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Spatiotemporal Proteomic Profiling of Huntington's Disease Inclusions Reveals Widespread Loss of Protein Function.

Authors
  • Hosp, Fabian1
  • Gutiérrez-Ángel, Sara2
  • Schaefer, Martin H3
  • Cox, Jürgen4
  • Meissner, Felix5
  • Hipp, Mark S6
  • Hartl, F-Ulrich6
  • Klein, Rüdiger7
  • Dudanova, Irina8
  • Mann, Matthias9
  • 1 Department of Proteomics and Signal Transduction, Max Planck Institute of Biochemistry, Am Klopferspitz 18, 82152 Martinsried, Germany. , (Germany)
  • 2 Department Molecules-Signaling-Development, Max Planck Institute of Neurobiology, Am Klopferspitz 18, 82152 Martinsried, Germany. , (Germany)
  • 3 EMBL/CRG Systems Biology Research Unit, Centre for Genomic Regulation (CRG), Barcelona Institute of Science and Technology, Dr. Aiguader 88, 08003 Barcelona, Spain; Universitat Pompeu Fabra (UPF), 08003 Barcelona, Spain. , (Spain)
  • 4 Computational Systems Biochemistry Laboratory, Max Planck Institute of Biochemistry, Am Klopferspitz 18, 82152 Martinsried, Germany. , (Germany)
  • 5 Experimental Systems Immunology Laboratory, Max Planck Institute of Biochemistry, Am Klopferspitz 18, 82152 Martinsried, Germany. , (Germany)
  • 6 Department of Cellular Biochemistry, Max Planck Institute of Biochemistry, Am Klopferspitz 18, 82152 Martinsried, Germany; Munich Cluster for Systems Neurology (SyNergy), 80336 Munich, Germany. , (Germany)
  • 7 Department Molecules-Signaling-Development, Max Planck Institute of Neurobiology, Am Klopferspitz 18, 82152 Martinsried, Germany; Munich Cluster for Systems Neurology (SyNergy), 80336 Munich, Germany. , (Germany)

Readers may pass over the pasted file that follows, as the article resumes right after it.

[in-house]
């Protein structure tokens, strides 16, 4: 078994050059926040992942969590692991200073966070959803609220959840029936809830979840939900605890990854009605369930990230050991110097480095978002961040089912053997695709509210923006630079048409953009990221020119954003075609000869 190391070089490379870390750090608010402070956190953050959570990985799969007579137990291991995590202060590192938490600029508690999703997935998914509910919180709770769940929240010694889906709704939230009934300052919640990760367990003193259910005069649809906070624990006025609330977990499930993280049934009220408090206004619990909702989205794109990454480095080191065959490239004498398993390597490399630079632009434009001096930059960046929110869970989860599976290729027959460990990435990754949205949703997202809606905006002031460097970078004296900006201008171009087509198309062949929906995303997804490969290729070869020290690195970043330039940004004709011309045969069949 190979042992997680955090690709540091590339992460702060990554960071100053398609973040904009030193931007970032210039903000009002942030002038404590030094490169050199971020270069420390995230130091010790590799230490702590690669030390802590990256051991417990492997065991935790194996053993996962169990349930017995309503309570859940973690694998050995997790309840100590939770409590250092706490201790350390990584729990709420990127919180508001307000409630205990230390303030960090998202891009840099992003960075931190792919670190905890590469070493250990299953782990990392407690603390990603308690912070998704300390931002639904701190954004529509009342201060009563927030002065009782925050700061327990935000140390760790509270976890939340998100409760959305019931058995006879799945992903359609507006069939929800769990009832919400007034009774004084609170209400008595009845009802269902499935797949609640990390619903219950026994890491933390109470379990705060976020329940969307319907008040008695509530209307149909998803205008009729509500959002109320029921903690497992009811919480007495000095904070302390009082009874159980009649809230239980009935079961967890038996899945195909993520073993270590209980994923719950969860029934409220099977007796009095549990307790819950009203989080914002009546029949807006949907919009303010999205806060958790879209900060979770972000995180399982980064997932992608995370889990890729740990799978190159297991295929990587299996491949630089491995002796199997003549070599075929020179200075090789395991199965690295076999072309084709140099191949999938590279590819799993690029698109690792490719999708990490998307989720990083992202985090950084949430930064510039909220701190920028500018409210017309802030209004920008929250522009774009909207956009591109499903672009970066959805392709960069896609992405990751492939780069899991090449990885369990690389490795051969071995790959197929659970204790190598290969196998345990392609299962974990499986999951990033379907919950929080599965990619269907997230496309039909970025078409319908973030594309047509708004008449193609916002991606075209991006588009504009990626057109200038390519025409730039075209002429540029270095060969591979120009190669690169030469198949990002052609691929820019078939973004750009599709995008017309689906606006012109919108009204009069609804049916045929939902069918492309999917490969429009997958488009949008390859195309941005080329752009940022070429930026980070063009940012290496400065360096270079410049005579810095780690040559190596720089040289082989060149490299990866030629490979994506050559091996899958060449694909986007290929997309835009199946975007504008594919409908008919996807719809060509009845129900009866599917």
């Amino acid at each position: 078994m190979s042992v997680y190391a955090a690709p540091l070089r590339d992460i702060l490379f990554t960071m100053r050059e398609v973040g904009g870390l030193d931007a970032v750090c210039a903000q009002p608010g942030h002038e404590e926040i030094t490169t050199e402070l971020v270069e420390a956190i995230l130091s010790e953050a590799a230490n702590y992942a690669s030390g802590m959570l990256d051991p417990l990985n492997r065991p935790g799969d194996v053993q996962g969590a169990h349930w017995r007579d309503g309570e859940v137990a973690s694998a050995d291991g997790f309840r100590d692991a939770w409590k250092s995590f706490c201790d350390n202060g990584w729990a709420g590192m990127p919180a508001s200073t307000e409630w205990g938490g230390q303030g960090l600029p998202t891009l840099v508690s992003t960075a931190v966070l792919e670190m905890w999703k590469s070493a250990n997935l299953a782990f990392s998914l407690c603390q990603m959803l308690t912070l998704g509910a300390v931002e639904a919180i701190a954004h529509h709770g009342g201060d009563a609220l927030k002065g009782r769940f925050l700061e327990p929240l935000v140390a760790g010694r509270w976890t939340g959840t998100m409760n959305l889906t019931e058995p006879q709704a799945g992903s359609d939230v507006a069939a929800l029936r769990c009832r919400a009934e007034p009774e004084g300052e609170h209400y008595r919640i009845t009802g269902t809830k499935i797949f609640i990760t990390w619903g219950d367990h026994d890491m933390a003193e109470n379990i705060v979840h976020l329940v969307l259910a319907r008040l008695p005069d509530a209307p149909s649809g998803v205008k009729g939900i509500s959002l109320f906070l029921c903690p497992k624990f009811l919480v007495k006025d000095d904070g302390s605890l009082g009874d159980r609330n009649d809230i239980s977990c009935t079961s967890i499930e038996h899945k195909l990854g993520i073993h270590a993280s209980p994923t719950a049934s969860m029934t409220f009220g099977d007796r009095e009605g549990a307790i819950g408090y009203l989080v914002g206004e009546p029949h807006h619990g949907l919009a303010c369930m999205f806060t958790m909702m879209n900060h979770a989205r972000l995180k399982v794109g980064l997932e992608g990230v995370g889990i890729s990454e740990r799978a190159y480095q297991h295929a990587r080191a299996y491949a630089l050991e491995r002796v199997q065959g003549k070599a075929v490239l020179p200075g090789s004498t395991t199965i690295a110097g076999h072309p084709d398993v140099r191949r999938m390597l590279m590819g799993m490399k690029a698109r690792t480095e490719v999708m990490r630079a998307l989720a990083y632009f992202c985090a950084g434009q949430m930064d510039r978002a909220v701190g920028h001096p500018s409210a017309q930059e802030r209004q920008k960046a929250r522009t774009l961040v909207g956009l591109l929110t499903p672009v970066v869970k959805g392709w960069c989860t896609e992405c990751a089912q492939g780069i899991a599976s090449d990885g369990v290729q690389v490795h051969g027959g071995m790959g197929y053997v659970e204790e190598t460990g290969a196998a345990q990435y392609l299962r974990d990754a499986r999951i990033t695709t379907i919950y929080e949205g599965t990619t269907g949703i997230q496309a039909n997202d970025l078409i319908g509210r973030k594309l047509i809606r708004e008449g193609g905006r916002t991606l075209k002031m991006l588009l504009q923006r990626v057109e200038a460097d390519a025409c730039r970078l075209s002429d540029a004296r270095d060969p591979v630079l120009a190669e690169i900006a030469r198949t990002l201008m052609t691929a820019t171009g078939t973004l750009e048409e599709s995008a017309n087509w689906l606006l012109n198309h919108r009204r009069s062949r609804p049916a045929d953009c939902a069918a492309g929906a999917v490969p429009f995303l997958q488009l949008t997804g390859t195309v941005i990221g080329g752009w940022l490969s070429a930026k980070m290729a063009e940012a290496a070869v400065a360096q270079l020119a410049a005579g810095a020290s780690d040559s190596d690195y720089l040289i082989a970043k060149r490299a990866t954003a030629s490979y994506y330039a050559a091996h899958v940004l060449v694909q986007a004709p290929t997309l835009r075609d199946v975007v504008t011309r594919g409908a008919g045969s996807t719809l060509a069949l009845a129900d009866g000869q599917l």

• 8 Department Molecules-Signaling-Development, Max Planck Institute of Neurobiology, Am Klopferspitz 18, 82152 Martinsried, Germany. Electronic address: [email protected] , (Germany)
  • 9 Department of Proteomics and Signal Transduction, Max Planck Institute of Biochemistry, Am Klopferspitz 18, 82152 Martinsried, Germany. Electronic address: [email protected] , (Germany)
Type
Published Article
Journal
Cell Reports
Publisher
Elsevier
Publication Date
Nov 21, 2017
Volume
21
Issue
8
Pages
2291–2303
Identifiers
DOI: 10.1016/j.celrep.2017.10.097
PMID: 29166617
Source
Medline
Keywords
Language
English
License
Unknown

Abstract

Aggregation of polyglutamine-expanded huntingtin exon 1 (HttEx1) in Huntington's disease (HD) proceeds from soluble oligomers to late-stage inclusions. The nature of the aggregates and how they lead to neuronal dysfunction is not well understood. We employed mass spectrometry (MS)-based quantitative proteomics to dissect spatiotemporal mechanisms of neurodegeneration using the R6/2 mouse model of HD. Extensive remodeling of the soluble brain proteome correlated with insoluble aggregate formation during disease progression. In-depth and quantitative characterization of the aggregates uncovered an unprecedented complexity of several hundred proteins. Sequestration to aggregates depended on protein expression levels and sequence features such as low-complexity regions or coiled-coil domains. In a cell-based HD model, overexpression of a subset of the sequestered proteins in most cases rescued viability and reduced aggregate size. Our spatiotemporally resolved proteome resource of HD progression indicates that widespread loss of cellular protein function contributes to aggregate-mediated toxicity. Copyright © 2017 The Authors. Published by Elsevier Inc. All rights reserved.

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